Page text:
Busyness seems to have become a way of life for modern families. It’s unlikely you’ll ever hear a parent talk of having plenty of free time on their hands. Unfortunately, that’s a statement unlikely to be heard from a lot of modern-day kids either.
The afternoons on family calendars are increasingly filling up with organised after-school activities, and in families with multiple children the logistics of keeping up with all this can be complicated. The strain of ferrying children back and forth, often in different directions, saps families of energy, resources and time.
We have great intentions
Recent research from the United Kingdom found that the desire for children to succeed is a strong driver for many parents, sometimes causing them to load their children up with extra-curricular activities. While the intentions are good, the method of keeping kids busy is probably questionable.
Other reasons for encouraging extra-curricular activities include: giving kids the best start in life, making friends, keeping fit and healthy, developing interests and preventing boredom. Anecdotal evidence suggests the findings are similar in Australia.
The cost of busyness
We live at a time where rates of mental illness, particularly anxiety, are climbing. One in seven Australian children have a diagnosed mental illness. That’s three in an average classroom. Many more go undiagnosed.
Rushing to activities, late nights and stressed parents aren’t the conditions for family members to enjoy flourishing mental health. Too many organised activities detract from time to hang out with friends, to comfortably complete homework tasks, to spend time with family, to get bored and, importantly, to simply play.
Free play is serious business
Author and research professor of psychology Dr Peter Gray attributes the rise in anxiety, depression, suicide and narcissism among children to the decline of play. Unstructured play is vital for the healthy development of children and teenagers. Through play kids learn to interact with others, develop physical skills necessary for school success and gain confidence they need to interact with peers.
How much is too much?
Some children can cope with busy schedules, while others flounder. As a rule of thumb, if your child or young person is struggling in any of these three areas: i) mental health, ii) schoolwork and studies, iii) their participation in family-life then it may be time to reduce their extra-curricular load.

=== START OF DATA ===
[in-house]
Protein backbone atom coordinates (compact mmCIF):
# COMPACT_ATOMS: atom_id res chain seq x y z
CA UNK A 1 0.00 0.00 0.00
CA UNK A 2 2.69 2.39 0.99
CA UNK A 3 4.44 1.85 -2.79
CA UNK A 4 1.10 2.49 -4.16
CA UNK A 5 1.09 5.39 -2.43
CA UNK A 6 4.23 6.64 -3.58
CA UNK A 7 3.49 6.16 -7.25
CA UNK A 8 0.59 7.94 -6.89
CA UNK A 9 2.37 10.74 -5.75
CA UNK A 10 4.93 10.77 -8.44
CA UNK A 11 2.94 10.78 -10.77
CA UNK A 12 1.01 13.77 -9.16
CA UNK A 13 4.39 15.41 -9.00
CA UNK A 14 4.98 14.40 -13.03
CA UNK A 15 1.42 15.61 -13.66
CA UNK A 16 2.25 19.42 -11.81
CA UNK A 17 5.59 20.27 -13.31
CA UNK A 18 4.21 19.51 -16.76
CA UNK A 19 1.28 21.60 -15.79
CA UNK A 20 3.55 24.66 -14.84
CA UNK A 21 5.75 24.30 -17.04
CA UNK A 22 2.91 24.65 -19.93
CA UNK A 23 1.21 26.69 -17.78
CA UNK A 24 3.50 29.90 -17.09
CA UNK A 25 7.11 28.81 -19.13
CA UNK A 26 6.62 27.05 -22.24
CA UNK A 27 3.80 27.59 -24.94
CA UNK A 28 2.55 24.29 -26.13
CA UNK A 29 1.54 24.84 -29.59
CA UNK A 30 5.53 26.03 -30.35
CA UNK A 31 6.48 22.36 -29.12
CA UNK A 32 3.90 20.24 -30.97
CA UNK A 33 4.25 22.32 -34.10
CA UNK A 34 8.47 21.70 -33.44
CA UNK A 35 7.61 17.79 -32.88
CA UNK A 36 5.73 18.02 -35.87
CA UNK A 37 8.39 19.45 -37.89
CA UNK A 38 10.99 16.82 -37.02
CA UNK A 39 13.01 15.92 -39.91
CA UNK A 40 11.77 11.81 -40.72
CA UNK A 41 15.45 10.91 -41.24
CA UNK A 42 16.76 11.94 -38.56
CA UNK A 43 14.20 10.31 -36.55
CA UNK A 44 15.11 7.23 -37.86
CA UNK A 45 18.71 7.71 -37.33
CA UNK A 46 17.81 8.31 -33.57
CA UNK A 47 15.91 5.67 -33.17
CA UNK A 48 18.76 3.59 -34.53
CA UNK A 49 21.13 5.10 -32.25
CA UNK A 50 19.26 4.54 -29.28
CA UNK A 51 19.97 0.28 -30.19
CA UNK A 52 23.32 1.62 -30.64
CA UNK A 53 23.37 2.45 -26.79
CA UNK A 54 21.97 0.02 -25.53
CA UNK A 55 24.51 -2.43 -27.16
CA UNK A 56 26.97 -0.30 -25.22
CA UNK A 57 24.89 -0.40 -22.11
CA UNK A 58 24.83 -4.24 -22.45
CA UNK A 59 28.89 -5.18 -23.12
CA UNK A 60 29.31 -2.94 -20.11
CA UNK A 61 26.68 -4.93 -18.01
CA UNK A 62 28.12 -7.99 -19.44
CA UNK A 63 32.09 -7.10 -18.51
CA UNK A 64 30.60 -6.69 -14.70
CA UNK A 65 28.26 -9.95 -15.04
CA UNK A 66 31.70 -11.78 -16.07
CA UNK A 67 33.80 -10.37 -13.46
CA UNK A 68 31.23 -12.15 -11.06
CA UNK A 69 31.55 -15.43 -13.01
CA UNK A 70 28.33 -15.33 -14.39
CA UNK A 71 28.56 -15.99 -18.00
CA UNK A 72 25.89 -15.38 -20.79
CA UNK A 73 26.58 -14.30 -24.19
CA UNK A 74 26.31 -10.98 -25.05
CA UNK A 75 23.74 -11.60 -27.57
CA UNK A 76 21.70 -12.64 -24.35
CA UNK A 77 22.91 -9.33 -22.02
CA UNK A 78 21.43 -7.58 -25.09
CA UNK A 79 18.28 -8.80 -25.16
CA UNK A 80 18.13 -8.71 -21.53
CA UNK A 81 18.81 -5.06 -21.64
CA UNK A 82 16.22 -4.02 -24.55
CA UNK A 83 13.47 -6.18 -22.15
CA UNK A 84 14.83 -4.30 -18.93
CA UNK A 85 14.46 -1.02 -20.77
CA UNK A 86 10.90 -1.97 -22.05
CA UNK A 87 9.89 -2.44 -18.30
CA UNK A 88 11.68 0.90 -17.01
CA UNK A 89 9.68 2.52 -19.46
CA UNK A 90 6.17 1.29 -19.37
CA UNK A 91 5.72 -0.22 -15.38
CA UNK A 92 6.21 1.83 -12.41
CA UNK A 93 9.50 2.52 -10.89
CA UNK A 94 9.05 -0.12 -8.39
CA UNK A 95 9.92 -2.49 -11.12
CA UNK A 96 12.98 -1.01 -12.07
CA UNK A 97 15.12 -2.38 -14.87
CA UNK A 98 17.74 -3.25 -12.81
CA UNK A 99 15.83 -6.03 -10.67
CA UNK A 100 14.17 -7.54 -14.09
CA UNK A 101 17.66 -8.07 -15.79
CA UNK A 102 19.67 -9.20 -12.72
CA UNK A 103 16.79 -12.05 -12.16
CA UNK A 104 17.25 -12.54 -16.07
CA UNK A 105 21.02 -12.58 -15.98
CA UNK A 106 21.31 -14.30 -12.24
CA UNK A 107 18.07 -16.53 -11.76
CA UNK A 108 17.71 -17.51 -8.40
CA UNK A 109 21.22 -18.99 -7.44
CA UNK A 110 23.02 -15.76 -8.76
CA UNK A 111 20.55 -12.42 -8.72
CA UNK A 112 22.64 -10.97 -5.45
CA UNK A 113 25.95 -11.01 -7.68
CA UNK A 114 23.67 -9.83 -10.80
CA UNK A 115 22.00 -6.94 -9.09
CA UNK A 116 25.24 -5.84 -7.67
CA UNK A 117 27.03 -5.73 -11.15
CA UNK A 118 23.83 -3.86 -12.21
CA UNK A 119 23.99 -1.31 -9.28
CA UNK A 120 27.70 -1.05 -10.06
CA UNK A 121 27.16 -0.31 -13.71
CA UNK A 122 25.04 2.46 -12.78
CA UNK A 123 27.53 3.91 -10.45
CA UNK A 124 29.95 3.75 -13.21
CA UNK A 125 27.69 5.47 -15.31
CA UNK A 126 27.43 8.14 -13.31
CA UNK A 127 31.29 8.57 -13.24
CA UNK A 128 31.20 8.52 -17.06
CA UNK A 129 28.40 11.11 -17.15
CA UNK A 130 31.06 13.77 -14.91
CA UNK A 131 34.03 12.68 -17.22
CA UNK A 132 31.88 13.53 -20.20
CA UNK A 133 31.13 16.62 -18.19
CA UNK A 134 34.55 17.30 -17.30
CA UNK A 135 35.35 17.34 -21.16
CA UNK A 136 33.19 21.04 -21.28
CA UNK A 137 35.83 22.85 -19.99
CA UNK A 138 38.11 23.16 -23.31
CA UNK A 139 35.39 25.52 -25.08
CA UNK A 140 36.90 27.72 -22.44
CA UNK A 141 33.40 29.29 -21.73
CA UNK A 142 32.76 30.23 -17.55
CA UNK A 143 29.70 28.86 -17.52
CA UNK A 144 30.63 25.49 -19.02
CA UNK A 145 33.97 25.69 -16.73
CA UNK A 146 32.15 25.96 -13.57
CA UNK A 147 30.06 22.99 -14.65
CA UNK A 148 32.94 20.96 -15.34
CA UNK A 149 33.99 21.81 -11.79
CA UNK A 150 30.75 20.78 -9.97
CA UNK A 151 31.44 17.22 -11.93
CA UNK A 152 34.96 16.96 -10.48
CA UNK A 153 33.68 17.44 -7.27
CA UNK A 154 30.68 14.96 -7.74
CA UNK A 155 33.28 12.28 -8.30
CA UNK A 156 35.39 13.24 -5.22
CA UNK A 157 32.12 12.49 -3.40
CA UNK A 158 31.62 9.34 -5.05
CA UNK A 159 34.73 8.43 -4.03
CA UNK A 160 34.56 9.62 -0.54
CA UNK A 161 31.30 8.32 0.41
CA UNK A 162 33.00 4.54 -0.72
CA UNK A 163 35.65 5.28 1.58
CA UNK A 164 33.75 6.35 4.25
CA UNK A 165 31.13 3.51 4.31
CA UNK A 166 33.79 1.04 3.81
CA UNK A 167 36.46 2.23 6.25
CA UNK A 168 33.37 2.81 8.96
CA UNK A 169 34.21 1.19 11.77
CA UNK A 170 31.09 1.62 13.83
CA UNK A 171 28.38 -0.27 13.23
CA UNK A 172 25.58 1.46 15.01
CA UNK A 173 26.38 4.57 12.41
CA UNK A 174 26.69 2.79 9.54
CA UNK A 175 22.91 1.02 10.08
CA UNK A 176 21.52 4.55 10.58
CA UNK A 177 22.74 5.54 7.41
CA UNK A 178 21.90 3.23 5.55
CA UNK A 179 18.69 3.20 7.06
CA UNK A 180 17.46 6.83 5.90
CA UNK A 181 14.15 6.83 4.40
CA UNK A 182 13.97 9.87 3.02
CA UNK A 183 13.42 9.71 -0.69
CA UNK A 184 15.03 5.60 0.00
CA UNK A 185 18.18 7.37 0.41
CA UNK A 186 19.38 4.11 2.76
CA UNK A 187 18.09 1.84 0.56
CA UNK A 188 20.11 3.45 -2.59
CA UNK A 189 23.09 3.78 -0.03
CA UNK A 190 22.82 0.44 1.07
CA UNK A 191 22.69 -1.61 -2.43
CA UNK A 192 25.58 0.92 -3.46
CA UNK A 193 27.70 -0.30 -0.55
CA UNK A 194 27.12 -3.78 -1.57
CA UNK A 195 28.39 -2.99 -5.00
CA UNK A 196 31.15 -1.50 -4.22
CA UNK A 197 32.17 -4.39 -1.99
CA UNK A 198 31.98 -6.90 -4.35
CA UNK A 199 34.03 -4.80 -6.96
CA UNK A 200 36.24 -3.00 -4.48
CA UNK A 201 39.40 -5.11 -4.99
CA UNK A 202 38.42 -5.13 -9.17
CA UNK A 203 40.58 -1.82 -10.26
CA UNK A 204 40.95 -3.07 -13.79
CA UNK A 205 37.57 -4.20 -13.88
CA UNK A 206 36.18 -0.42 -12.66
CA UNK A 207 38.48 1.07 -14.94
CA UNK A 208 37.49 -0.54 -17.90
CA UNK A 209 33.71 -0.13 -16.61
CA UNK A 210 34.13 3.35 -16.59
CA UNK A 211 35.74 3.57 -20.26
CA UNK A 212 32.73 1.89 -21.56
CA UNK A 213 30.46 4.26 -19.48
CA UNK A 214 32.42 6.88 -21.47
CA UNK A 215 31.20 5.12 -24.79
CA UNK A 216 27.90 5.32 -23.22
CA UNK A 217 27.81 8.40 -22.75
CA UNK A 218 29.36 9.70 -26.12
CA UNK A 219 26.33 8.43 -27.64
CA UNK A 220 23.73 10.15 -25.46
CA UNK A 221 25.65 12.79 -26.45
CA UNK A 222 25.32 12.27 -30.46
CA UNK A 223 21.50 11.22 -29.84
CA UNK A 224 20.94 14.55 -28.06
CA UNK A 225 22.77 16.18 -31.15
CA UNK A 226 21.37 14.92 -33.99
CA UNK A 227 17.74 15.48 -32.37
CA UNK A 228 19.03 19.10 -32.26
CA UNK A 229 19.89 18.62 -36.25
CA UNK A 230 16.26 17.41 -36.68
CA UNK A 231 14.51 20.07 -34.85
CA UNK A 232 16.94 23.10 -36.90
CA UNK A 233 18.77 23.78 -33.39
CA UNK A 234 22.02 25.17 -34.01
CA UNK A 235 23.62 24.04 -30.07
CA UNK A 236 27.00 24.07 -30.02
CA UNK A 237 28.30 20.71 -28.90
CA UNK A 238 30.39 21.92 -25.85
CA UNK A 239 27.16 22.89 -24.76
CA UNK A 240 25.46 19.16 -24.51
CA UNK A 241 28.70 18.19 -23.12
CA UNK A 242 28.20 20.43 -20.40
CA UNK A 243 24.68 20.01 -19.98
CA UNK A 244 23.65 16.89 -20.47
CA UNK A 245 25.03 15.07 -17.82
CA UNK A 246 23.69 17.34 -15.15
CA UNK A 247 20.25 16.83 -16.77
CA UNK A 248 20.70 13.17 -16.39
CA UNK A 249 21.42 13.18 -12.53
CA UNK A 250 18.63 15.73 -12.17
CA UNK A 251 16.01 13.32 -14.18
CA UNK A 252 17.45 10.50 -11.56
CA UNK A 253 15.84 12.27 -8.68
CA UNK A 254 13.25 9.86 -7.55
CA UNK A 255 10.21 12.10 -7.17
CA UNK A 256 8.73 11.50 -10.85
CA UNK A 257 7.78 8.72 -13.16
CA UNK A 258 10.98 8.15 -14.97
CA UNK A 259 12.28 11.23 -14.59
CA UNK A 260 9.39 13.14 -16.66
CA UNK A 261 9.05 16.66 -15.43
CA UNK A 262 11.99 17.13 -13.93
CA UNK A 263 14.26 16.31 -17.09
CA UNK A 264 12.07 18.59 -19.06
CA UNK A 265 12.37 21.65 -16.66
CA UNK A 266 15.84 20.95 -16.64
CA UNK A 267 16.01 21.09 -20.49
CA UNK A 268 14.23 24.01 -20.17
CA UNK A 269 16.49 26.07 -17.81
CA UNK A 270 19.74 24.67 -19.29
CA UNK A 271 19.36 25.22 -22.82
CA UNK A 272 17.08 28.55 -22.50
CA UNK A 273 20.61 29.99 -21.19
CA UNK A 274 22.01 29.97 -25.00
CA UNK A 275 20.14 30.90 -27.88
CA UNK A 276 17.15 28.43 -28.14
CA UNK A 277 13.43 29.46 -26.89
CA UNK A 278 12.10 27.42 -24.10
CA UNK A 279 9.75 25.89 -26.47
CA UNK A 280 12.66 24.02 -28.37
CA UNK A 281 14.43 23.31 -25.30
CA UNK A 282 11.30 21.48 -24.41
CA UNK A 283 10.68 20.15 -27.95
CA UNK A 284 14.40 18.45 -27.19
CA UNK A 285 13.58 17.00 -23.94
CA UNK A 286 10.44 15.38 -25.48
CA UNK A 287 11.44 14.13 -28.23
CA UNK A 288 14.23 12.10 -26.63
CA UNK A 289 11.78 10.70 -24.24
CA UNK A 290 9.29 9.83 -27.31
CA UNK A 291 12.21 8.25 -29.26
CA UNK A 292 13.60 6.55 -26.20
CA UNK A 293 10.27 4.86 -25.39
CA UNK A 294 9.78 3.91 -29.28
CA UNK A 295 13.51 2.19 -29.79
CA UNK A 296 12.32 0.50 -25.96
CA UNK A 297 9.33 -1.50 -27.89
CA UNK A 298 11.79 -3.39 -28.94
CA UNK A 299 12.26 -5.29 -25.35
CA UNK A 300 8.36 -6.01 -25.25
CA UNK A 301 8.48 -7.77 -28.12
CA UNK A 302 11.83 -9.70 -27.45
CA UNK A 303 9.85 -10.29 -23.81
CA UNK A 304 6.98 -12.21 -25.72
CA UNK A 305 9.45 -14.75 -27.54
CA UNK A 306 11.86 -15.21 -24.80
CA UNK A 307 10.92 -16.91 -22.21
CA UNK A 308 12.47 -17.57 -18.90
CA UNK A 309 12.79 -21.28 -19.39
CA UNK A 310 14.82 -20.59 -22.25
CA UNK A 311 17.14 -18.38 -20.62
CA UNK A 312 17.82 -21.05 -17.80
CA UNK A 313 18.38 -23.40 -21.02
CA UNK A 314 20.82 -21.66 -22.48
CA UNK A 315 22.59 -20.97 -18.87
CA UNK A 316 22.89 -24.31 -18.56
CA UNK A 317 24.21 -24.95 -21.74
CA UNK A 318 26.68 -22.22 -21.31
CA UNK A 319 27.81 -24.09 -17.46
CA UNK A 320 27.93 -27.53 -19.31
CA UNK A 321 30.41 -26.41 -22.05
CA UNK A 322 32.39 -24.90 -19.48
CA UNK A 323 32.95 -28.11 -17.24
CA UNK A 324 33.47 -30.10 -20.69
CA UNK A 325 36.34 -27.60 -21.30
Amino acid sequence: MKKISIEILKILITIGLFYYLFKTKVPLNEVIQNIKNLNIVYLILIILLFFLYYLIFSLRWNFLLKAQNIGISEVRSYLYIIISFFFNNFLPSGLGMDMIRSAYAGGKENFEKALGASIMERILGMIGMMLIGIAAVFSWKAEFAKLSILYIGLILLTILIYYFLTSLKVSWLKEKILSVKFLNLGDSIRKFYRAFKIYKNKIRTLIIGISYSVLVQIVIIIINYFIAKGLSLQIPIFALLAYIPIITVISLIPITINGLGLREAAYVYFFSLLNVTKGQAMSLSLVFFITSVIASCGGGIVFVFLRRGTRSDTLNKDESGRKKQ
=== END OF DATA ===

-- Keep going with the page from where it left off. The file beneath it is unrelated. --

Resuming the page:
Choosing the activities to omit from a schedule can be tricky, as your child or young person may have a different motivation for each. In short, each activity can be ‘the one they love.’ Here’s a good question to ask your child or young person that can make decision-making easier:
'If all of your after-school activities were cancelled, which one(s) would you plead with me to re-enrol you in?'
Their answers will reveal a great deal about their commitment to each activity. Ideally, kids should be choosing extra-curricular activities that nourish them rather than cause anxiety and stress. Aim for two activity-free nights each week so that your child or young person can meet their study and family commitments.
The same principle for balance holds true for weekends. Make sure your kids enjoy some time free from structured activity, so they cna refresh and recharge, ready for the week of school that lays ahead
As your School is a Parenting Ideas Schools member, you can attend the upcoming webinar, Balancing extra-curricular activities for flourishing kids, at no cost!
About the webinar
Join Dr Jodi Richardson in this webinar to understand the trend towards increasing enrolments in structured after-school activities, the benefits and the drawbacks for kids, the importance of free play for children, the implications of over scheduling on children’s mental health and how to create balance in the lives of your children.
Tuesday 2 April 2019 8:00 pm AEDT
This webinar is $37 per person to attend, and is free of charge to families at schools that have a Parenting Ideas membership. Use the voucher code below to register for the webinar.
How parents can redeem the voucher
1. Click this link: https://www.parentingideas.com.au/parent-resources/parent-webinars/webinar-balancing-extra-curricular-activities
2. Click ‘Add to cart’
3. Click ‘View cart’
4. Enter the voucher code BALANCING and click ‘Apply’. Your discount of $37 will be applied to the order. This voucher is valid until 2 May 2019.
5. Click ‘Proceed to checkout’
6. Fill in your account details. These are the details you will use to login to your account and access